Abraham’s and Isaac’s Wells

500px-Well_of_Isaac_in_BeershebaIn the television show Survivor, fire means life. But in the Book of Genesis, water is the element that saves your life. Wells found in the wilderness save the lives of Hagar and Ishmael, wells are the community meeting place where both Isaac’s and Jacob’s wives were found, and wells mark a territorial claim to a plot of land. To have a well demonstrates that the land is capable of sustaining life; you can live there.

One of the lesser-known stories of the bible, one of the very few where Isaac is more than a passive actor, is the story of Abraham’s wells. This is a story of Isaac’s success against all odds, of a compromise with the Philistines, and setting one of the borders of the future land of Israel. It also happens to involve quite a lot of wells.

Let’s grab some shovels and dig in!

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Who Was the Serpent in the Garden of Eden?

IndiancobraThe temptation of Eve is one of the most well-known stories of the bible. Eve is tempted by the serpent to eat from the Tree of Knowledge, she shares a bite with Adam, and they realize their nakedness. God discovers their futile efforts to cover their private parts and curses them to a hard life of toil and pain outside the Garden. If the bible is the story of mankind’s tumultuous relationship with God, then that tumult starts right here with mankind’s first ever exercise of free will and the first time that he defied his maker.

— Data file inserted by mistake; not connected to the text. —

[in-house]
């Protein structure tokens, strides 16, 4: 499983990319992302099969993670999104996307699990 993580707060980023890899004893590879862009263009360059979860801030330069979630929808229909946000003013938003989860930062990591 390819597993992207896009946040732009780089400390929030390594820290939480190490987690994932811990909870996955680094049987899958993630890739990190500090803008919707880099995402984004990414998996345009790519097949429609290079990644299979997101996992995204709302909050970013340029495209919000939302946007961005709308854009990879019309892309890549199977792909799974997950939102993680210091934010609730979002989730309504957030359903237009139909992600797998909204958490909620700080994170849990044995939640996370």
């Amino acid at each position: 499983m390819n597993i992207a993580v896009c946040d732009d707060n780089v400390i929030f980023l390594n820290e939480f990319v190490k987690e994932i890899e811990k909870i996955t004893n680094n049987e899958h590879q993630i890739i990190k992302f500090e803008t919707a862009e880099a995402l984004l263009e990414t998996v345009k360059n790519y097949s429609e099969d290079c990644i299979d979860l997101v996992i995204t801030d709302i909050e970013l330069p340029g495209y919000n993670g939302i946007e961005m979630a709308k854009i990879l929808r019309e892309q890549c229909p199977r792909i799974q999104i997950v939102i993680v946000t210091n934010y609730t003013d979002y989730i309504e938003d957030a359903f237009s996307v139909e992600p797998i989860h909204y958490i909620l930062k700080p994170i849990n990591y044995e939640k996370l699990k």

But who was that mysterious serpent that started the wheels of rebellion turning? Jews and Christians approach this bible story differently. Christians at least have a clear answer to this question: the serpent was Satan who has snuck into the Garden to lead God’s new creation astray. But for Jews, the answer is less easy. Was the serpent a metaphor? A talking animal? Something else?

This post will explore the ways that Jews and Christians have come to understand the bible’s first antagonist. The serpent is a slippery beast so read on for more!

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Esau’s Stolen Birthright

It was the heist of a millennium: Rebekah and her second-born son Jacob conspired to rob her first-born, Esau, of his birthright. At stake wasn’t just gold or silver, servants or sheep, but rather the patriarchy for the whole future nation of Israel. To complete the theft, they would have to manipulate a blind and crippled Isaac, husband and father, into confusing his children and blessing the wrong one. It was an inauspicious start to the tribe of Israel, to say the least.

Rightly or wrongly, Rebekah was persuaded to do this by a vision from God given to her in pregnancy. But what led Jacob down this dark path? Was it greed? Did he, too, have a vision from God? The bible is mostly silent, but for me it comes down to one bowl of delicious soup. Read on for more.

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